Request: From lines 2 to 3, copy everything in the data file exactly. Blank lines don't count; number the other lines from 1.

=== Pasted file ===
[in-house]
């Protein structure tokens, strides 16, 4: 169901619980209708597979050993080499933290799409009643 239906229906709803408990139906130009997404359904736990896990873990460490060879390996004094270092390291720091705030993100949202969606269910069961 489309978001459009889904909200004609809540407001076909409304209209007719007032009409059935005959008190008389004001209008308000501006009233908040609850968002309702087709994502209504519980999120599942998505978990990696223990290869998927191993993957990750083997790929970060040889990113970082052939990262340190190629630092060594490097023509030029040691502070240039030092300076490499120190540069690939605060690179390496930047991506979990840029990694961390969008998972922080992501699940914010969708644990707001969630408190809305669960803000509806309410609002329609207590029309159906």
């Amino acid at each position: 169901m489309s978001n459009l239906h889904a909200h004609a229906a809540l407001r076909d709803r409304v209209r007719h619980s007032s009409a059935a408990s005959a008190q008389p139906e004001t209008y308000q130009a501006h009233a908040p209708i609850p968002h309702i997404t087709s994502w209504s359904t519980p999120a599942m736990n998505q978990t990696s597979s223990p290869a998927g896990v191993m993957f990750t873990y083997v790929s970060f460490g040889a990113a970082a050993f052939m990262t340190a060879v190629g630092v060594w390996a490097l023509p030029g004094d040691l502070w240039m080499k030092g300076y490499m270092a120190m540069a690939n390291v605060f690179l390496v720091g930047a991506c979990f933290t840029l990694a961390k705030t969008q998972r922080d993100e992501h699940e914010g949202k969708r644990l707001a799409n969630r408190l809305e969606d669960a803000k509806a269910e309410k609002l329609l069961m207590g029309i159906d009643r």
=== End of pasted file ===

């Protein structure tokens, strides 16, 4: 169901619980209708597979050993080499933290799409009643 239906229906709803408990139906130009997404359904736990896990873990460490060879390996004094270092390291720091705030993100949202969606269910069961 489309978001459009889904909200004609809540407001076909409304209209007719007032009409059935005959008190008389004001209008308000501006009233908040609850968002309702087709994502209504519980999120599942998505978990990696223990290869998927191993993957990750083997790929970060040889990113970082052939990262340190190629630092060594490097023509030029040691502070240039030092300076490499120190540069690939605060690179390496930047991506979990840029990694961390969008998972922080992501699940914010969708644990707001969630408190809305669960803000509806309410609002329609207590029309159906």
């Amino acid at each position: 169901m489309s978001n459009l239906h889904a909200h004609a229906a809540l407001r076909d709803r409304v209209r007719h619980s007032s009409a059935a408990s005959a008190q008389p139906e004001t209008y308000q130009a501006h009233a908040p209708i609850p968002h309702i997404t087709s994502w209504s359904t519980p999120a599942m736990n998505q978990t990696s597979s223990p290869a998927g896990v191993m993957f990750t873990y083997v790929s970060f460490g040889a990113a970082a050993f052939m990262t340190a060879v190629g630092v060594w390996a490097l023509p030029g004094d040691l502070w240039m080499k030092g300076y490499m270092a120190m540069a690939n390291v605060f690179l390496v720091g930047a991506c979990f933290t840029l990694a961390k705030t969008q998972r922080d993100e992501h699940e914010g949202k969708r644990l707001a799409n969630r408190l809305e969606d669960a803000k509806a269910e309410k609002l329609l069961m207590g029309i159906d009643r």